Don't get stuck with old backup ideas: Best Practices


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Backup may have been around forever, but it sure looks different these days.

It's said a shark must keep moving or die. While this may not be entirely true, it's something to consider when talking about the realities of IT today. If you aren't moving forward, you're almost certainly falling behind, and standing still inevitably leads to an inability to meet the service needs of your organization.

Data backup is as old as computing itself. Ever since the first paper tapes and punch-card decks were duplicated, IT admins have recognized the need for multiple copies to guard against the unexpected. But even in the days of batch computing, accomplishing this task presented the ever-familiar challenges of resource constraints, limited time to accomplish the backup and managing multiple copies.

Until recently, the basic nature of backup has remained largely a batch-oriented tape management process. Magnetic tape, evolving for decades in terms of speed, capacity and reliability, was the core technology that enabled offsite and long-term storage of backed up data at an affordable price point.

The transition to LAN-based backup in the late '80s and early '90s brought economies of scale and improved the manageability of the backup process. No longer was it necessary

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to arm each server with a dedicated tape drive or enlist armies of tape jockeys to load/retrieve tapes.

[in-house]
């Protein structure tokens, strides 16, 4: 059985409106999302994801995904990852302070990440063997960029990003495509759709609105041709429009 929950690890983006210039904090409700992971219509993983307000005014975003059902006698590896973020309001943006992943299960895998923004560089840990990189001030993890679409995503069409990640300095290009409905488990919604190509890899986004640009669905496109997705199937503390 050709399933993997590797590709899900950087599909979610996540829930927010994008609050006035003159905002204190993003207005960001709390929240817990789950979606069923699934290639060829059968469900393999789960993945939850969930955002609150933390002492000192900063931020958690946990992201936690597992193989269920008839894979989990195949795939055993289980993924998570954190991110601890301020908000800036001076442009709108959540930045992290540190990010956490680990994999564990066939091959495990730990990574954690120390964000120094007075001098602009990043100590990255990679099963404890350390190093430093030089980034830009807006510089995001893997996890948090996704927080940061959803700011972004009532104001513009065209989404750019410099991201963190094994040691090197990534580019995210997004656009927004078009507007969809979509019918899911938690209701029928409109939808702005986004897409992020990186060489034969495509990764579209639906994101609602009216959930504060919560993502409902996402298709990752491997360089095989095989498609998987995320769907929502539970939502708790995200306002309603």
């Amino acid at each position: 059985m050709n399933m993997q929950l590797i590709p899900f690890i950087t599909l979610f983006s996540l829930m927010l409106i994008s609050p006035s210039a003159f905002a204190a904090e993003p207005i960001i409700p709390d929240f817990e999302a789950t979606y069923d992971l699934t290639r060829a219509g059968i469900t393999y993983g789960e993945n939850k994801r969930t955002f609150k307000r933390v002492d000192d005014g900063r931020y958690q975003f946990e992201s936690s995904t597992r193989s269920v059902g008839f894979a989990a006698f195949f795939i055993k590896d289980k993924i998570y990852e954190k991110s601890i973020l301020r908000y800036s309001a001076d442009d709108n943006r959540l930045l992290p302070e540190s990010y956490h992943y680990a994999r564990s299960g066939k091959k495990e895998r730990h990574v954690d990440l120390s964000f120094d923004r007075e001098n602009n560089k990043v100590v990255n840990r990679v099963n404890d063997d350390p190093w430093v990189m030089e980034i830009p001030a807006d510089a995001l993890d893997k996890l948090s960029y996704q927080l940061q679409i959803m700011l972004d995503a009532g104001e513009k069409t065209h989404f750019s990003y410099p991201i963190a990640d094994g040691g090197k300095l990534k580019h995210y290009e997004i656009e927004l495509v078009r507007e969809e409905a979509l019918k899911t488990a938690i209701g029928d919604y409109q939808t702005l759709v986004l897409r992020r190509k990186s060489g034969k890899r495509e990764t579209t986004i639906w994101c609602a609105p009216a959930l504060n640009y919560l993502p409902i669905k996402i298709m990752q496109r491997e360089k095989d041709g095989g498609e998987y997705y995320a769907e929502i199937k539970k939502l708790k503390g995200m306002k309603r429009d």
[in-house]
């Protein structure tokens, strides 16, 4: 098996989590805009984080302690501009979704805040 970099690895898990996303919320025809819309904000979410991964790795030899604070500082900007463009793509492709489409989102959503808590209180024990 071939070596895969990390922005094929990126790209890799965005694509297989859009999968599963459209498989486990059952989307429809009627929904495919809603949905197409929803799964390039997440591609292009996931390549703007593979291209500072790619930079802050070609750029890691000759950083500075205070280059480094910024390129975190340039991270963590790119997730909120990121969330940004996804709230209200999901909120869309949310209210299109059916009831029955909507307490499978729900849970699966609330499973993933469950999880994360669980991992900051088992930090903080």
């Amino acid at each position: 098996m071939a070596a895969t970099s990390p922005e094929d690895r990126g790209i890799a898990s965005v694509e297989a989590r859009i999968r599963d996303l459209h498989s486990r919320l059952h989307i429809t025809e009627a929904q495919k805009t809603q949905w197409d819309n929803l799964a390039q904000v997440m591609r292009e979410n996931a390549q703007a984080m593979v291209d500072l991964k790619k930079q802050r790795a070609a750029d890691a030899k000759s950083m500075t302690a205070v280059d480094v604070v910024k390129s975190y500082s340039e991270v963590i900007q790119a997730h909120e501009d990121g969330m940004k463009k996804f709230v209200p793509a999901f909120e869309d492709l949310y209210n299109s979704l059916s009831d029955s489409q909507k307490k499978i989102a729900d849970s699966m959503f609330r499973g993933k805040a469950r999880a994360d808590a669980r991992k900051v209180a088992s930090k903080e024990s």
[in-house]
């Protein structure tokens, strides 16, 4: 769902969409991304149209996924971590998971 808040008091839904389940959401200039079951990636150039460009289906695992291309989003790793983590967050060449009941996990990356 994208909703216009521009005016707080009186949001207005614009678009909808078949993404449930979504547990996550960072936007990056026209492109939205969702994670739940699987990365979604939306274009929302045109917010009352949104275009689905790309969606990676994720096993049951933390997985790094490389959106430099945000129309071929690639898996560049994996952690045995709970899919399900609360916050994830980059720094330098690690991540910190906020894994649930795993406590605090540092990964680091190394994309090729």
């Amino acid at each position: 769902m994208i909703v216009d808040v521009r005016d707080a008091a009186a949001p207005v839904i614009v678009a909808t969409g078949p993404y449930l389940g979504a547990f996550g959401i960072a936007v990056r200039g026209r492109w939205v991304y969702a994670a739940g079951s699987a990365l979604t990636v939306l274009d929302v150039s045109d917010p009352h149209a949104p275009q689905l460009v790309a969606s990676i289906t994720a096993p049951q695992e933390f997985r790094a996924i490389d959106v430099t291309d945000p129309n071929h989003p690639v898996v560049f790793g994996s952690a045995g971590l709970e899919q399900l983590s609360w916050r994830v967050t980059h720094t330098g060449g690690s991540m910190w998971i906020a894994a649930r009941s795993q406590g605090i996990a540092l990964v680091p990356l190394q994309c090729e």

With network-based backup came the rise of robotic tape libraries and commercial client/ server backup apps. Before then, backup was most commonly performed by system utilities that were often provided with the OS. Commercial apps like Legato (now EMC) NetWorker, OpenVision (now Symantec's Veritas) NetBackup and IBM ADSM (now IBM Tivoli Storage Manager) led the way and captured the lion's share--roughly 70%, according to research firm Gartner Inc.--of the enterprise backup market.

Readers of this magazine are well aware of the current technology revolution underway in the field of data protection and recovery. As disk (in its many guises) plays an increasingly prominent role in the process, the backup app is changing as never before, and it's important to consider its impact on recovery management.

The forces driving the underlying need for change in the backup realm include:

  • Exponential data growth
  • Increasingly demanding recoverability expectations
  • Non-existent backup windows
  • Long data-retention periods
  • Data security, privacy and governance
  • Cost
These factors are motivating companies to seek out new or enhanced solutions and explain, in part, why a market like backup--which conceptually, at least, should be staid and mature--continues to see double-digit annual growth.

This was first published in September 2008

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